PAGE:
I thought it would be interesting to compare his stats as a 27-year-old to the historical record to determine his chances of turning his career around. Through 2002, there had been 3044 27-year-old pitchers with career ERAs over 4.50. Of those only 34 won 100 or more games. Here they are, with totals through 28 and then career ones:

Red Ruffing4.50851232983.80273225624
Dazzy Vance4.5208203.24197140442
Mike Cuellar5.0955343.14185130453
Chick Fraser4.8945861423.68175212433
Red Donahue4.6169951833.61165175368
Jamie Moyer4.5134491334.14164125439
Rube Walberg5.18816564.16155141544
Bruce Hurst4.5942461463.92145113379
Rip Sewell12.660053.4814397390
Bobby Witt4.6359591604.83142157430
Bert Cunningham4.64731122014.22142167341
Mike Morgan4.8433621354.23141186597
Gerry Staley5.4254493.70134111640
Al Leiter4.731716703.66130103326
Bob Purkey5.10515523.79129115386
Preacher Roe13.500013.4312784333
Mike Scott4.641427843.54124108347
Thornton Lee4.8922273.56117124374
Kid Carsey4.981181372944.95116138294
Bob Tewksbury4.841121543.92110102302
Denny Galehouse4.7034391443.97109118375
Bill Dietrich5.3650692394.48108128366
Fred Frankhouse4.6741311533.9210697402
Whit Wyatt5.2327451973.7910695360
Bob Walk4.682421744.0310581350
Fred Norman5.5145773.64104103403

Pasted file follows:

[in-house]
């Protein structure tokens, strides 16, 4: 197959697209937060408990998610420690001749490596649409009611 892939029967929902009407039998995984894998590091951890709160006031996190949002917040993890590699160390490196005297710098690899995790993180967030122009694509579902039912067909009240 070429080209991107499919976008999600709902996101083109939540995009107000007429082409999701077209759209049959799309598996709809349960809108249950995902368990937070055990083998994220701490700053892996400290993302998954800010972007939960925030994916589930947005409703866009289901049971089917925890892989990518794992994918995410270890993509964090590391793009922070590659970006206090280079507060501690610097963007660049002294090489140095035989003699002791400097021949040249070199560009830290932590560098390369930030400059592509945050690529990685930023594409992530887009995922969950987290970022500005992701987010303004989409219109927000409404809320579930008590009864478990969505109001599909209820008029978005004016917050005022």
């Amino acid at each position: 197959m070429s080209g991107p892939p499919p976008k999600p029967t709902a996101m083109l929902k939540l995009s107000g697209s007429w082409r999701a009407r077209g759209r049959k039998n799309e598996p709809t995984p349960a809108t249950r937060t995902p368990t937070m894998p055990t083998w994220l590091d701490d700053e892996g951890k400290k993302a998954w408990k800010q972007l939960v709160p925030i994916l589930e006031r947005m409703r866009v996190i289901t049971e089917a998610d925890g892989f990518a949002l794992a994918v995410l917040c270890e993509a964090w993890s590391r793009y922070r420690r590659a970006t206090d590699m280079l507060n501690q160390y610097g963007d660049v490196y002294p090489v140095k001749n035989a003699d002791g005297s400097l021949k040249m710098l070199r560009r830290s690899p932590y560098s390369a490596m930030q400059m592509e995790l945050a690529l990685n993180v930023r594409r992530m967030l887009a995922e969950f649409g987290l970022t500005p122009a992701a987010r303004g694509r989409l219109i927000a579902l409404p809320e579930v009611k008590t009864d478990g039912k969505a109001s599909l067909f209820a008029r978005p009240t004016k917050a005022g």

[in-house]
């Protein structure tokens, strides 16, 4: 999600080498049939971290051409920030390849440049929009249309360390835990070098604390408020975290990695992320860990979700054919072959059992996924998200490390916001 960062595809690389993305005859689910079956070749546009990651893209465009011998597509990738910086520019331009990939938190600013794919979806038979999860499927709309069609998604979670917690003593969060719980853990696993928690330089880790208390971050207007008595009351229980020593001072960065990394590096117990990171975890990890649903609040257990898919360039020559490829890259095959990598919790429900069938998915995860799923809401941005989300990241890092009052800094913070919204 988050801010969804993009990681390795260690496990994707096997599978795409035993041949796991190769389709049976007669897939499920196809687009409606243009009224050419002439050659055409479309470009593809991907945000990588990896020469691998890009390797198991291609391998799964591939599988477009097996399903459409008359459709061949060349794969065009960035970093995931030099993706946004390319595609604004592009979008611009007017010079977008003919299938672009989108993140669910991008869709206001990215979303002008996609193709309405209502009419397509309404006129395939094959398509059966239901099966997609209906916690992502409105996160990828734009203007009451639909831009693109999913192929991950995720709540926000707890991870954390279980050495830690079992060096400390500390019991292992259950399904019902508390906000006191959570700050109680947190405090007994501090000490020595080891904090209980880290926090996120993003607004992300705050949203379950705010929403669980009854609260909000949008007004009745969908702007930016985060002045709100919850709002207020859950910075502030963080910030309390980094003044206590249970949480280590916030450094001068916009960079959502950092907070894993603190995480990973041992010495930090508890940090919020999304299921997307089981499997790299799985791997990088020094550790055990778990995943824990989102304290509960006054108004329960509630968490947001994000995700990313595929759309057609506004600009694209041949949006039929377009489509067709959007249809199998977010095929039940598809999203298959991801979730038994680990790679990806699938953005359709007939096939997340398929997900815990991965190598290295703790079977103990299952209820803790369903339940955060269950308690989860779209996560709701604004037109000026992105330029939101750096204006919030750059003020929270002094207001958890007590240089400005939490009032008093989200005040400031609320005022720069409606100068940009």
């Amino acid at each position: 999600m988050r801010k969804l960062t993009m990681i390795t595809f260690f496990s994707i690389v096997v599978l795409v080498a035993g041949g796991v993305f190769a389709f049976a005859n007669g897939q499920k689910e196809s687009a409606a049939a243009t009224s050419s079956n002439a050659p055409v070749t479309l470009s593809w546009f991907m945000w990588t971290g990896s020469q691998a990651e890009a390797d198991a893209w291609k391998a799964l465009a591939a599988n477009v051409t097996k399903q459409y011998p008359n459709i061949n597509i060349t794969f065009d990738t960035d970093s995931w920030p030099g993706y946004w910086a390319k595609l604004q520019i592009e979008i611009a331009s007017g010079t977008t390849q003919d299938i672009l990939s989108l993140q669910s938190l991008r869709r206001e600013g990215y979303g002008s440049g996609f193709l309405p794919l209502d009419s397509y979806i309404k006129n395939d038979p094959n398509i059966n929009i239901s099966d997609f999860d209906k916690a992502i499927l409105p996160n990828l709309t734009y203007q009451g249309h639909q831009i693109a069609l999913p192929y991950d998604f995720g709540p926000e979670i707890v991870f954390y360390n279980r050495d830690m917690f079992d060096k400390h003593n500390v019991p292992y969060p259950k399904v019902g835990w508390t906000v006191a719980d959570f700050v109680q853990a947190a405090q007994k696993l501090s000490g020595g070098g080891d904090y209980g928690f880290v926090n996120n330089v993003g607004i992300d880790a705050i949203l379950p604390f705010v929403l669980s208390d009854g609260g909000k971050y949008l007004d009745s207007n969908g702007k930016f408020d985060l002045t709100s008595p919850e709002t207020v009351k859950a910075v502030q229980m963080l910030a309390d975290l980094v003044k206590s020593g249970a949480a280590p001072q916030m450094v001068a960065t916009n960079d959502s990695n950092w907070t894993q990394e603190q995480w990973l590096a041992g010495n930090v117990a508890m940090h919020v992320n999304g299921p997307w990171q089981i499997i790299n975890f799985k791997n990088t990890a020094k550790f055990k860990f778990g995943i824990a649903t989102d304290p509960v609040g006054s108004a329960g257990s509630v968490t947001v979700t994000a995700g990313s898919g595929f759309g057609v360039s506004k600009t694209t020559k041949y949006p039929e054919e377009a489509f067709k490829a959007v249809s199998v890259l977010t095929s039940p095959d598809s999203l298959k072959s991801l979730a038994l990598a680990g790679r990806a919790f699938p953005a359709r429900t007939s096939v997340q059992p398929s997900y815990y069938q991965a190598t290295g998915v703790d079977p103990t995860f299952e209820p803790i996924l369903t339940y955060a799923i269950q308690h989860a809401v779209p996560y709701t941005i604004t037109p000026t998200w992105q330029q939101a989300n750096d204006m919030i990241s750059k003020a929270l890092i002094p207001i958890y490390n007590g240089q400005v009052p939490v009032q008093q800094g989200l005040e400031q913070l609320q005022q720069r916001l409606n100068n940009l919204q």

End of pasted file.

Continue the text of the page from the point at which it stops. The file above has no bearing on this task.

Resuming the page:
Roy Face5.041115833.4810495848
Ray Herbert5.4413221214.01104107407
George Pipgras4.81117464.0910273276
Sam Jones6.2524163.59102101322
Alex Kellner4.5851601544.41101112321
Ray Benge5.262133884.52101130346
Lefty Stewart4.691520614.1910198279
Johnny Klippstein4.5740612324.24101118711

There are some fairly successful pitchers in the list. Among them is former Phil Bob Walk, the prototypical number three starter. Walk never had nearly the stuff of Duckworth, but equally Walk's career would be a best-case scenario for Duckworth.

There are a good deal of soft tossers who took time to develop, but Leiter, Vance, Witt, Scott, Hurst, and Sam Jones struck out their fair share. So maybe they are better models for Duckworth and all of them enjoyed some success. However, any group that whose best members have a collective ERA of 3.91 and a .514 winning percentage, as this group does, is not one that a pitcher wants to be a member of. It would not be unprecedented for Duckworth to turn his career around, but then again, the odds are really not in his favor either.